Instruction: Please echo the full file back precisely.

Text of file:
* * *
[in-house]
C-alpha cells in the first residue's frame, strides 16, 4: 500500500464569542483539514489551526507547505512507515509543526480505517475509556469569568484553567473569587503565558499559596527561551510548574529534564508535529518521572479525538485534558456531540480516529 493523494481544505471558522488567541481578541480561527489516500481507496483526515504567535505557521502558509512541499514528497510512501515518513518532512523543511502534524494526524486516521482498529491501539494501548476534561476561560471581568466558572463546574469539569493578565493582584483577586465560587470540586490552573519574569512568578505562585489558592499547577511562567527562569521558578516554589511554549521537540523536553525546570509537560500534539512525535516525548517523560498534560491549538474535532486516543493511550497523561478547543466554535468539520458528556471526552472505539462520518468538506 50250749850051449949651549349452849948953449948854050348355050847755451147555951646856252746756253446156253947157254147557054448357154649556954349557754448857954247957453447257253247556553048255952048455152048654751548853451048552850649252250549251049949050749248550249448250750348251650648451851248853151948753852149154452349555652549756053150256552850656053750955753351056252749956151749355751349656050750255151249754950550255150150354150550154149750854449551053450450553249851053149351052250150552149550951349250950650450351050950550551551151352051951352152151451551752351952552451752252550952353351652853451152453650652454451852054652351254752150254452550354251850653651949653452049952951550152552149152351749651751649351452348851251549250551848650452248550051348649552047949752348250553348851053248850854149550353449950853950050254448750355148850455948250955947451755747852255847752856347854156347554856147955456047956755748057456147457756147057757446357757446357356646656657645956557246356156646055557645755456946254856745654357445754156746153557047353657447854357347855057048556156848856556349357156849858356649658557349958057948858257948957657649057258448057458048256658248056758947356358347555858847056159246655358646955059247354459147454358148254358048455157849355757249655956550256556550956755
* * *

[in-house]
C-alpha cells in the first residue's frame, strides 16, 4: 500500500464569542483539514489551526507547505512507515509543526480505517475509556469569568484553567473569587503565558499559596527561551510548574529534564508535529518521572479525538485534558456531540480516529 493523494481544505471558522488567541481578541480561527489516500481507496483526515504567535505557521502558509512541499514528497510512501515518513518532512523543511502534524494526524486516521482498529491501539494501548476534561476561560471581568466558572463546574469539569493578565493582584483577586465560587470540586490552573519574569512568578505562585489558592499547577511562567527562569521558578516554589511554549521537540523536553525546570509537560500534539512525535516525548517523560498534560491549538474535532486516543493511550497523561478547543466554535468539520458528556471526552472505539462520518468538506 50250749850051449949651549349452849948953449948854050348355050847755451147555951646856252746756253446156253947157254147557054448357154649556954349557754448857954247957453447257253247556553048255952048455152048654751548853451048552850649252250549251049949050749248550249448250750348251650648451851248853151948753852149154452349555652549756053150256552850656053750955753351056252749956151749355751349656050750255151249754950550255150150354150550154149750854449551053450450553249851053149351052250150552149550951349250950650450351050950550551551151352051951352152151451551752351952552451752252550952353351652853451152453650652454451852054652351254752150254452550354251850653651949653452049952951550152552149152351749651751649351452348851251549250551848650452248550051348649552047949752348250553348851053248850854149550353449950853950050254448750355148850455948250955947451755747852255847752856347854156347554856147955456047956755748057456147457756147057757446357757446357356646656657645956557246356156646055557645755456946254856745654357445754156746153557047353657447854357347855057048556156848856556349357156849858356649658557349958057948858257948957657649057258448057458048256658248056758947356358347555858847056159246655358646955059247354459147454358148254358048455157849355757249655956550256556550956755